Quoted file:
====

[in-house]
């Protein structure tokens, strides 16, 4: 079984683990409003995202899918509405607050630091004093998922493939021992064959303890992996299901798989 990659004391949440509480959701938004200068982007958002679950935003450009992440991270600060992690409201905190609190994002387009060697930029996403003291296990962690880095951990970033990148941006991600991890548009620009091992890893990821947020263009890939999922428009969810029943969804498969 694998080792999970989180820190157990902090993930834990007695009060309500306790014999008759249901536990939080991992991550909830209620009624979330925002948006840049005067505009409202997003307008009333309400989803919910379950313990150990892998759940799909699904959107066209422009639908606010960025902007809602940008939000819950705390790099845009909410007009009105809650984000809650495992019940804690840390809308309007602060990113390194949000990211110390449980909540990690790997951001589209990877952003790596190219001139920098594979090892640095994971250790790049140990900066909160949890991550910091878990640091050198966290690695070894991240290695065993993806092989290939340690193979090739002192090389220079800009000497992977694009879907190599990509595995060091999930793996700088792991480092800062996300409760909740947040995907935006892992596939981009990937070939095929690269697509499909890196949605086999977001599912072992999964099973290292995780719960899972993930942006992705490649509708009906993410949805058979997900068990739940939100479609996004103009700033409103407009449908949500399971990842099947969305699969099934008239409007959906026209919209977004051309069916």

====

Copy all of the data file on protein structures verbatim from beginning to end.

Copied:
[in-house]
């Protein structure tokens, strides 16, 4: 079984683990409003995202899918509405607050630091004093998922493939021992064959303890992996299901798989 990659004391949440509480959701938004200068982007958002679950935003450009992440991270600060992690409201905190609190994002387009060697930029996403003291296990962690880095951990970033990148941006991600991890548009620009091992890893990821947020263009890939999922428009969810029943969804498969 694998080792999970989180820190157990902090993930834990007695009060309500306790014999008759249901536990939080991992991550909830209620009624979330925002948006840049005067505009409202997003307008009333309400989803919910379950313990150990892998759940799909699904959107066209422009639908606010960025902007809602940008939000819950705390790099845009909410007009009105809650984000809650495992019940804690840390809308309007602060990113390194949000990211110390449980909540990690790997951001589209990877952003790596190219001139920098594979090892640095994971250790790049140990900066909160949890991550910091878990640091050198966290690695070894991240290695065993993806092989290939340690193979090739002192090389220079800009000497992977694009879907190599990509595995060091999930793996700088792991480092800062996300409760909740947040995907935006892992596939981009990937070939095929690269697509499909890196949605086999977001599912072992999964099973290292995780719960899972993930942006992705490649509708009906993410949805058979997900068990739940939100479609996004103009700033409103407009449908949500399971990842099947969305699969099934008239409007959906026209919209977004051309069916």